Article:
How did you come to be a writer?
When I was eight years old I had a gifted schoolteacher called Mr Rose at Coldcotes Junior Boys School in Leeds . He read White Fang by Jack London to the class and I asked him how I could become a writer. He said, ‘Go to Compton Road Library and read everything you can.’ So the journey began.
However, it wasn’t until I retired that I found the TIME to give it my best. I had spent a lifetime living my stories - now I have the opportunity to write them.
What is it about writing that you most enjoy?
Creating a world in which truth and happiness reign.
Where is Ragley-on-the-Forest?
Ragley village is based on the beautiful cluster of villages in North Yorkshire at the foot of the Hambleton Hills. In particular, the lovely grass-lined main street of Sutton-on-the-Forest to the north of York was my inspiration for Ragley’s High Street.
Are the characters based on real people?
The characters are largely a figment of my imagination. Although I’m sure many readers will recognise some of the humorous characteristics in people they know.
What is your favourite novel?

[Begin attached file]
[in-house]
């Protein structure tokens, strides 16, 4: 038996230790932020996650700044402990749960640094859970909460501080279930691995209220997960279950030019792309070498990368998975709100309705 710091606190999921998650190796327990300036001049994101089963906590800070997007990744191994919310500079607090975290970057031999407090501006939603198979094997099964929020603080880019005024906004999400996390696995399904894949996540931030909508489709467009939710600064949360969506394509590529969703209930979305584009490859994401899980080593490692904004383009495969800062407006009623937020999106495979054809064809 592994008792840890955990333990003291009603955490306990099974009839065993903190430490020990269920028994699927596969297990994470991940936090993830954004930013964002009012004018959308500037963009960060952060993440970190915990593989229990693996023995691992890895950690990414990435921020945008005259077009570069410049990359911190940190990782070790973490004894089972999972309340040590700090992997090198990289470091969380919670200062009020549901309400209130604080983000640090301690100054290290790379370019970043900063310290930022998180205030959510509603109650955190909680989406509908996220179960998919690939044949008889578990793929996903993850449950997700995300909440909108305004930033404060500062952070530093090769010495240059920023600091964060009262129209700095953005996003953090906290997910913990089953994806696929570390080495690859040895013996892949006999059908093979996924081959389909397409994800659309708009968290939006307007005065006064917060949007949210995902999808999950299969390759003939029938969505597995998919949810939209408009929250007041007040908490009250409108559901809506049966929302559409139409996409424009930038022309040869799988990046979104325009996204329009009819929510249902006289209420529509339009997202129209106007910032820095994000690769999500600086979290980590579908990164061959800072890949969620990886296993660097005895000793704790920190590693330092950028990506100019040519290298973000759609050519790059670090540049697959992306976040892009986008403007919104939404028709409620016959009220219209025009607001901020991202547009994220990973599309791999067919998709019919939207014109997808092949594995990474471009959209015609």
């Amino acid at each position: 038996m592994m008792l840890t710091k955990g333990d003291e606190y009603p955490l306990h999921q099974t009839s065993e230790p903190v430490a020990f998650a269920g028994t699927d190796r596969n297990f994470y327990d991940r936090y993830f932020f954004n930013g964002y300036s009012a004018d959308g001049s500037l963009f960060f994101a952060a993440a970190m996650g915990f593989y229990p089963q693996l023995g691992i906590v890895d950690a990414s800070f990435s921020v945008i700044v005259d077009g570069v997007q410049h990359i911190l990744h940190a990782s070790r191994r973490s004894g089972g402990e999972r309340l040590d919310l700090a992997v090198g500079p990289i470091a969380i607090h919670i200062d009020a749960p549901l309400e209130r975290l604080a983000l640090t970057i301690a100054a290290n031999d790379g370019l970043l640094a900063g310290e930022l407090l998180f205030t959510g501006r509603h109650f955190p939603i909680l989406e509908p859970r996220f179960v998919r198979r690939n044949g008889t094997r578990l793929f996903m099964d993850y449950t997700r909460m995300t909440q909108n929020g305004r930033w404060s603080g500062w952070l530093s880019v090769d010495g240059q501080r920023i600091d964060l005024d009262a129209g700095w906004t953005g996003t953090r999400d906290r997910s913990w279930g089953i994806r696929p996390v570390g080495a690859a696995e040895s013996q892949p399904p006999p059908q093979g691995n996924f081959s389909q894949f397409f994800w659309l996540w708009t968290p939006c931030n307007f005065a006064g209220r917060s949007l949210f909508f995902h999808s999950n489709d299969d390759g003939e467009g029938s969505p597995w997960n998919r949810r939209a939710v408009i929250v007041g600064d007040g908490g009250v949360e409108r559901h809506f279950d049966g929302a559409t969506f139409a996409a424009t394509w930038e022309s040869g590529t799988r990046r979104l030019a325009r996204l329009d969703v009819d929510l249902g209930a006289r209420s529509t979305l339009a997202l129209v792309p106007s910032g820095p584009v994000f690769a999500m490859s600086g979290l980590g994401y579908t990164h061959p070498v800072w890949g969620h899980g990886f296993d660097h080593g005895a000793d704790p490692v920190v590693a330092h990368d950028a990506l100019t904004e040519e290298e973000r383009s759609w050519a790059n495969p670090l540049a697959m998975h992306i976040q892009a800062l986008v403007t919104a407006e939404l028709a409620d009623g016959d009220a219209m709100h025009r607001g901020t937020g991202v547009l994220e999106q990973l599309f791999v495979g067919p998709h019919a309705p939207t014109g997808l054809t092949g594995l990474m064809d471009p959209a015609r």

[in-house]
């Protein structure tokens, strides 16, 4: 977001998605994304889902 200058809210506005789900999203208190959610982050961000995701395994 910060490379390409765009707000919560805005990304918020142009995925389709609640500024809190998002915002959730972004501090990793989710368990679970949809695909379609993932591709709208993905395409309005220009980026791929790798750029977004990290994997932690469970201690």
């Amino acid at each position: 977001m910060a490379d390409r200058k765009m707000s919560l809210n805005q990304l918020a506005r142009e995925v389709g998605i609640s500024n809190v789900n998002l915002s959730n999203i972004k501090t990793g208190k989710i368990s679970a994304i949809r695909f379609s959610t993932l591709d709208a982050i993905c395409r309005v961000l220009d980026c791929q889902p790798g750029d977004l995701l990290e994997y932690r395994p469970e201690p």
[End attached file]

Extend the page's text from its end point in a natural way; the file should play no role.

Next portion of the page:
Without doubt - Lord of the Rings. I read it every five years as a treat. I lay out the map and follow Frodo’s journey.
Who are your favourite authors?
Apart from J R R Tolkien, I’m also a big fan of Isaac Asimov, Kate Atkinson, Jane Austen, Alan Bennett, Bill Bryson, Lee Child, Bernard Cornwell, Michael Crichton, Charles Dickens, Ben Elton, Ken Follett, Thomas Hardy, Joanne Harris, Conn Igglesdun, C S Lewis, Lesley Pearse, Philip Pullman, Manda Scott, Anita Shreve, Dora Saint (Miss Read), C. J. Sansom, Simon Scarrow, Tom Sharpe, Sue Townsend and H G Wells . . . so you see I have eclectic tastes!
Do you have any ambitions that you would love to fulfil?
I should like to play just one more game of rugby, ski a blue run without falling down and grow perfect raspberries.
Where is your favourite place?
I have three. York Minster on New Year’s Eve, Headingley Cricket Ground on a summer’s day (when Yorkshire are winning) and Sydney Harbour at dawn on an April morning.
How do you relax?
That’s easy. I read, garden, build walls, go to the theatre, watch cricket and rugby, and visit places of historical interest.